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Finger Injury


Finger injuries in athlete are very common. Most of these injuries are small however, some can be major. It is very important, especially in the skeletally immature athlete, to not miss a potentially debilitating injury.


An Athletic Trainer will be the front line medical professional with athletes and many times will treat the injury immediately after it has occurred.


Any finger injury that is sustained should be seen by a physician and have x-rays performed. These patients are very susceptible to developing debilitating joint arthritis later in adulthood.


Volar Plate Avulsion Fracture

Loose Fragment Avulsion Fracture


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Stability is provided by collateral ligament & Treatment for collateral ligament injuries ranges from buddy taping (taping one finger to another next to it) to splinting with a finger immobilizer. Young teenage or pre-teens should be x-rayed to rule out a collateral ligament avulsion fracture.Injury may require in surgical fixation of the avulsed fragment to ensure proper healing.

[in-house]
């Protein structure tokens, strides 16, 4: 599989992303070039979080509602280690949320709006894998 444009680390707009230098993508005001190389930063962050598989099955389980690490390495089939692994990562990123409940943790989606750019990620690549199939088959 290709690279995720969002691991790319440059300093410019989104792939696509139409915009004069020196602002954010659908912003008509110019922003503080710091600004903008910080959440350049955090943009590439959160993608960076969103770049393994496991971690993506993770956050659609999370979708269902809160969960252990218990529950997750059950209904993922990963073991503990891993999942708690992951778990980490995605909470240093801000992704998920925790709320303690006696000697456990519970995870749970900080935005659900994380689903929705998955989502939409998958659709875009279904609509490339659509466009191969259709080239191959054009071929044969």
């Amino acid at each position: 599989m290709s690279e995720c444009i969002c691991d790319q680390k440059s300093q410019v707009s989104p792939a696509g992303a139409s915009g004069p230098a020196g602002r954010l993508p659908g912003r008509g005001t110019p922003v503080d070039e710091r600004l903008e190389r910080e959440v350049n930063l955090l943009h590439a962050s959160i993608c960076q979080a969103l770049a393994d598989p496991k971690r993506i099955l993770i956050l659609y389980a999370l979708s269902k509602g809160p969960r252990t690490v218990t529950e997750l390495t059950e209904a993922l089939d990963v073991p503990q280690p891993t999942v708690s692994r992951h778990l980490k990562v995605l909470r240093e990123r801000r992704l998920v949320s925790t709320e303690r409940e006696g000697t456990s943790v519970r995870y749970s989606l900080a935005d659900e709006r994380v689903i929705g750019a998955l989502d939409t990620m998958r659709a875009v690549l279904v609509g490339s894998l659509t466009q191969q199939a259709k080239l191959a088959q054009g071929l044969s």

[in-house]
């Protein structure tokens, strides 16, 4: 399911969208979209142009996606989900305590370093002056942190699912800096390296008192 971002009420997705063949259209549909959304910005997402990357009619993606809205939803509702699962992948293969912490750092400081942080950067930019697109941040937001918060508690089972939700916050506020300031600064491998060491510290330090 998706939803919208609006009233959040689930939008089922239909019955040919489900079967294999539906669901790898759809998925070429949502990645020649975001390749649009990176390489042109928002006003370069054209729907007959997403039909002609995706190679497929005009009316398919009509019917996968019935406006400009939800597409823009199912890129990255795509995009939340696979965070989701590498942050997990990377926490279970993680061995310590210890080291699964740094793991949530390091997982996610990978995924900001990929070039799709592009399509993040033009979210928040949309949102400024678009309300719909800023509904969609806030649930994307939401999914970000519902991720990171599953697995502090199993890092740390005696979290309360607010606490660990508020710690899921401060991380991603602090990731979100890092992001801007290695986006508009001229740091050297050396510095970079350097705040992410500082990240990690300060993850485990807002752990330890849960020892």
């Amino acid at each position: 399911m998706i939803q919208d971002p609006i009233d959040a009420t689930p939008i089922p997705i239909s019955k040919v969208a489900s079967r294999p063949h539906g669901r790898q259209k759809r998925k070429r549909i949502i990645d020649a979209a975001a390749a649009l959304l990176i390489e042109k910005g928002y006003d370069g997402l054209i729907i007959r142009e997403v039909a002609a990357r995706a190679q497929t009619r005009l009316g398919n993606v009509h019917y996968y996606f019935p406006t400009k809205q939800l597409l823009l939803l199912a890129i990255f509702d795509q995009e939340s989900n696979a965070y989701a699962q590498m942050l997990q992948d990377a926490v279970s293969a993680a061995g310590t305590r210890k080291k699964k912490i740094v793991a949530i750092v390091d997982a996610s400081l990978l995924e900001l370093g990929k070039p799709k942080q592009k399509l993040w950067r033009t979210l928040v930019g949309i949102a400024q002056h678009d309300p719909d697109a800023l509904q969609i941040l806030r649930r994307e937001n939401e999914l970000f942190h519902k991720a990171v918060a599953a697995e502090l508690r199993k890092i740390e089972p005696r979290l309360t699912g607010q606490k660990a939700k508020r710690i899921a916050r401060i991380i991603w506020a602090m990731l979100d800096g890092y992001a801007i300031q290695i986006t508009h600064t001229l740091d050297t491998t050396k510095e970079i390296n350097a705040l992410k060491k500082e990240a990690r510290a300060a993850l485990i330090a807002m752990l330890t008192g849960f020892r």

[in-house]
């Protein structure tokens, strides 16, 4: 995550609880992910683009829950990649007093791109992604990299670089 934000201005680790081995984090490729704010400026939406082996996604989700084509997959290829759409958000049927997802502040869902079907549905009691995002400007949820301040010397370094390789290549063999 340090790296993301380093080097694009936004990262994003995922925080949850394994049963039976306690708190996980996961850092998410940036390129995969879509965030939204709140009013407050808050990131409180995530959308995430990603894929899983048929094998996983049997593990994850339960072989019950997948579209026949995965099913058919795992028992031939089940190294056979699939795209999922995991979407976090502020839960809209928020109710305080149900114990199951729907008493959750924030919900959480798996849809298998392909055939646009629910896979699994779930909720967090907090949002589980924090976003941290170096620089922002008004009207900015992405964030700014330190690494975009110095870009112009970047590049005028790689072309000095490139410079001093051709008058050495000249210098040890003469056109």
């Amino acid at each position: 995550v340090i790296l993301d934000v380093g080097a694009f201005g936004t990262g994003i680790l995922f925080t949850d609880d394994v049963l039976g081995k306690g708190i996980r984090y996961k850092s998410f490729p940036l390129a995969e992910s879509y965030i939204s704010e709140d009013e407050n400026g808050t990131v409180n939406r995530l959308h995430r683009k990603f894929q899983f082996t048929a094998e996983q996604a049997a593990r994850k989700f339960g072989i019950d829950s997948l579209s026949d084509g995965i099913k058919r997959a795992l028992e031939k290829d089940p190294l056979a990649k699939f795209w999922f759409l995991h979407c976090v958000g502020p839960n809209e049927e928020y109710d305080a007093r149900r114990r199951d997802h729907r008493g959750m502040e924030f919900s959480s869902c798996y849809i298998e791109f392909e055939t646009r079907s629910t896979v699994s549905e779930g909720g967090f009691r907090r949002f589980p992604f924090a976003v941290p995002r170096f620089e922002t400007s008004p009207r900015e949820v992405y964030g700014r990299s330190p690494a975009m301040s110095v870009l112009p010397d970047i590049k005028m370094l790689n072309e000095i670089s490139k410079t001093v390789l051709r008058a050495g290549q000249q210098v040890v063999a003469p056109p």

Collateral Avulsion Fracture


A less common injury to the finger may result in a boutonnière deformity. This injury is the result of an axial load on the tip of the finger. The load results in the deformity shown in this picture. This injury is characterized by incomplete extension of the PIP and hyper extension of the DIP. The fibers of the central slip of the finger extensor tendon rupture. The lateral bands of the same tendon move palmar, flexing the DIP. This injury may result in surgical intervention to repair the damage. Most often, the injury is not severe enough for surgery and splinting for 12 weeks is appropriate.